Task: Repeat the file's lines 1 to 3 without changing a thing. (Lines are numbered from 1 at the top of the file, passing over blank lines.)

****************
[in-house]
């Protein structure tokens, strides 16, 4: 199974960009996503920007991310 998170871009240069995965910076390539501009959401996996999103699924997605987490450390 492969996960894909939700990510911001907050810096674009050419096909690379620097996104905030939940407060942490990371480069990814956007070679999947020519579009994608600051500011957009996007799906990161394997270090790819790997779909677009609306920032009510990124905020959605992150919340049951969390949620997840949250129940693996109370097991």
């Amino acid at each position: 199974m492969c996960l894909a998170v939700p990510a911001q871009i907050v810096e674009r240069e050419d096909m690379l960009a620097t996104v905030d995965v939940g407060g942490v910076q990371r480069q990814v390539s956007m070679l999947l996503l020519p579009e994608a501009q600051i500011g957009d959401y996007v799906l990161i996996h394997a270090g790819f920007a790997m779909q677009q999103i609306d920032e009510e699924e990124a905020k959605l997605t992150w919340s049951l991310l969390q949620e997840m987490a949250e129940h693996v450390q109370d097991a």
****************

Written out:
[in-house]
């Protein structure tokens, strides 16, 4: 199974960009996503920007991310 998170871009240069995965910076390539501009959401996996999103699924997605987490450390 492969996960894909939700990510911001907050810096674009050419096909690379620097996104905030939940407060942490990371480069990814956007070679999947020519579009994608600051500011957009996007799906990161394997270090790819790997779909677009609306920032009510990124905020959605992150919340049951969390949620997840949250129940693996109370097991």
């Amino acid at each position: 199974m492969c996960l894909a998170v939700p990510a911001q871009i907050v810096e674009r240069e050419d096909m690379l960009a620097t996104v905030d995965v939940g407060g942490v910076q990371r480069q990814v390539s956007m070679l999947l996503l020519p579009e994608a501009q600051i500011g957009d959401y996007v799906l990161i996996h394997a270090g790819f920007a790997m779909q677009q999103i609306d920032e009510e699924e990124a905020k959605l997605t992150w919340s049951l991310l969390q949620e997840m987490a949250e129940h693996v450390q109370d097991a």